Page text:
The U.S. Financial Industry Regulatory Authority (FINRA) received approval from the Securities and Exchange Commission on Thursday for two new rules that should help stop con artists who prey on the elderly before the damage is done.

FINRA member firms will have new authority as of Feb. 5, 2018 to take two simple but key steps to protect senior investors before a transfer of their funds takes place. First, firms will be required to “make reasonable efforts” to obtain backup contact information for their senior clients in the form of a trusted person whose information will be kept on file, FINRA’s announcement states. Second, firms will have the power to place a temporary hold on client funds or securities that are to be disbursed; this latter provision requires a “reasonable belief of financial exploitation” by the firm.

“These rules will provide firms with tools to respond more quickly and effectively to protect seniors from financial exploitation,” says Robert Cook, president and CEO of FINRA, in a statement. “This project included input and support from both investor groups and industry representatives and it demonstrates a shared commitment to an important, common goal — protecting senior investors.”

The new measure to place a temporary hold on assets is “critical” because of the great difficulty in retrieving assets once they have left the client’s control, FINRA’s statement says. Now, when firms suspect wrongdoing, they will have the power to contact the trusted person listed on the account, as well as the client, and to contact law enforcement officials or adult protective services, where appropriate, in cases in which the firm has suspicions about the nature of the proposed transaction. The new measures also provide a safe harbour for FINRA members from the application of certain other FINRA rules.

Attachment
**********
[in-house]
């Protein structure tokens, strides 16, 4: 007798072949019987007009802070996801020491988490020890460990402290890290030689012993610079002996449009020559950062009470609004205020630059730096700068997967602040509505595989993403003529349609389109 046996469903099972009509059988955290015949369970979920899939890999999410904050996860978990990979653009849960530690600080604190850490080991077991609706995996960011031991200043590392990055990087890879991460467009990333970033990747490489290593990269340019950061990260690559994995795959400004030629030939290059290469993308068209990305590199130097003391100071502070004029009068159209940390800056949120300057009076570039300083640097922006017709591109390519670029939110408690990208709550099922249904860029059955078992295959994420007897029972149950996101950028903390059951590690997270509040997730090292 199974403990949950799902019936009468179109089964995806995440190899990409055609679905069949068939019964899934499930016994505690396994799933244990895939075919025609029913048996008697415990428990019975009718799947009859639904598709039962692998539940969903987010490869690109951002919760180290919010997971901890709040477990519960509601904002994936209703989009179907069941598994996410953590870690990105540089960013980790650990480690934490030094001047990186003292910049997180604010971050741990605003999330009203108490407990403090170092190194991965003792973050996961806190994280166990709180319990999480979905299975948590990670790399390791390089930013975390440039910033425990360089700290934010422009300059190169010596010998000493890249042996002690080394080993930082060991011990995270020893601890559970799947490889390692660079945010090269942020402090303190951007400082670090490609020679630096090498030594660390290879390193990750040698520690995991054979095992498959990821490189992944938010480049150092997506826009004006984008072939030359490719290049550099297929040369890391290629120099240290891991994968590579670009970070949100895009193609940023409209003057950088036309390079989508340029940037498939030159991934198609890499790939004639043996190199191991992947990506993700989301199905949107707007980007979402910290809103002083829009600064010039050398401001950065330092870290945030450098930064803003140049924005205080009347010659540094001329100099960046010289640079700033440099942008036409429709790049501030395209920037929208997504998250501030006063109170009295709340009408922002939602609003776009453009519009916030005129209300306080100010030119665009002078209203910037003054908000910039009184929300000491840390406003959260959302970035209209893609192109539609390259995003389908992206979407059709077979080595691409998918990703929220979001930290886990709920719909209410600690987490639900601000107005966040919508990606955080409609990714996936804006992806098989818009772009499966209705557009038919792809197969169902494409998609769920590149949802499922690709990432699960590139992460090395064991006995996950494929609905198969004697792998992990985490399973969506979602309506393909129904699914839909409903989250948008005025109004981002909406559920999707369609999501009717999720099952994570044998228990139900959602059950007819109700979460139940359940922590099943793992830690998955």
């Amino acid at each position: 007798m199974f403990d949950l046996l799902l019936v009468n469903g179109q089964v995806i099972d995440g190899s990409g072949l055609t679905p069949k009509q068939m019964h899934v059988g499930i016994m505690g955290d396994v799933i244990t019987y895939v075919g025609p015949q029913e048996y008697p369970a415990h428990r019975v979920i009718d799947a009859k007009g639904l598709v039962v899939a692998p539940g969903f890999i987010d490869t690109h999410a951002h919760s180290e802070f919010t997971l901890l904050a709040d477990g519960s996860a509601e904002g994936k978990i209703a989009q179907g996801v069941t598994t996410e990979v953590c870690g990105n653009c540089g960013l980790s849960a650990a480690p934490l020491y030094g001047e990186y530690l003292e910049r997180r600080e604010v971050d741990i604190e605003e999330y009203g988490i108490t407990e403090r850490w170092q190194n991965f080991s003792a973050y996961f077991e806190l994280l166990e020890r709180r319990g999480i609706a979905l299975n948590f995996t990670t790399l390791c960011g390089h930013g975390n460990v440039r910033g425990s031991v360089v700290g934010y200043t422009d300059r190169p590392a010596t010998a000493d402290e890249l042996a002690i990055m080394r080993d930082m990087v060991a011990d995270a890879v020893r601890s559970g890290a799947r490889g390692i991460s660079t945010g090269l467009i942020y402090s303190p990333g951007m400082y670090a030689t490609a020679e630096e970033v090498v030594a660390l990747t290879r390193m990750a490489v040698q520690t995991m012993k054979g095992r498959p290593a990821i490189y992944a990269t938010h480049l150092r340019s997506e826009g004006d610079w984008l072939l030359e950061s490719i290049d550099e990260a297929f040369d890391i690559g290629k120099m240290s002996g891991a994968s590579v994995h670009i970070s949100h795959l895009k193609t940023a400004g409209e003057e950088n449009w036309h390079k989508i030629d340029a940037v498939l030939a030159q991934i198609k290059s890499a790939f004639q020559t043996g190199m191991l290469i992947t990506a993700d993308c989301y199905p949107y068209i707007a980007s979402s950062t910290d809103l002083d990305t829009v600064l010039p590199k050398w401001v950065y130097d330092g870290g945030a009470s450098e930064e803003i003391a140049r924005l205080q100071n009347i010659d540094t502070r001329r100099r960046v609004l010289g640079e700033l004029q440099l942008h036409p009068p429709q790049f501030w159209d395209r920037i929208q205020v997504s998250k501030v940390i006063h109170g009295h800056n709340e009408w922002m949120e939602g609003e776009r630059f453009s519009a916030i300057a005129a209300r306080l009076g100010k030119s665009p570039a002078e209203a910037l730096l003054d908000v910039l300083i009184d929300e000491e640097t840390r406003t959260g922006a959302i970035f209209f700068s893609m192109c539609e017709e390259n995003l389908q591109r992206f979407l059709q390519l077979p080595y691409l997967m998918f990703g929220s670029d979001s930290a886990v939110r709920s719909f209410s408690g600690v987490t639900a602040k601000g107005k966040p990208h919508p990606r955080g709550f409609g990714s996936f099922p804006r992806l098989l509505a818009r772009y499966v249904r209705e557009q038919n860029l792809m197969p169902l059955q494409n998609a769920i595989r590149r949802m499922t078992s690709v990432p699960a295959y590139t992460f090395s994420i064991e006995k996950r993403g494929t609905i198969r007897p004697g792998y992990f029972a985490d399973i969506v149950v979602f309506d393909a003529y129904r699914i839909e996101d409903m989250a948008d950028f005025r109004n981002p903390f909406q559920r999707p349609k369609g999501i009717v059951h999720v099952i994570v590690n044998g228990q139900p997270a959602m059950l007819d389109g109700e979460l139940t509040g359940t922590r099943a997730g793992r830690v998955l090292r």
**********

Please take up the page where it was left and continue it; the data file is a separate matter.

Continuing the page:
Read: Elder financial abuse

The significant response to FINRA’s Securities Helpline for Seniors, which went online on April 20, 2015, highlighted the need for the new rules, the statement notes. In the course of reviewing the more than 8,600 calls that the helpline received, FINRA became more aware of how member firms handle these situations. More than US$4.3 million in voluntary reimbursements from firms to clients has been made as a result of the helpline.

The issue of protecting seniors from financial fraud is also becoming more important in Canada as the size of this demographic continues to grow and regulators continue to take steps to study and prioritize the potential for abuses in this area. Ensuring seniors are protected in their relationships with financial advisors has provoked recent guidance and ongoing review from the Ontario Securities Commission, the Investment Industry Regulatory Organization of Canada and the Mutual Fund Dealers Association of Canada.

For more on FINRA’s rule, read the notice on FINRA’s website.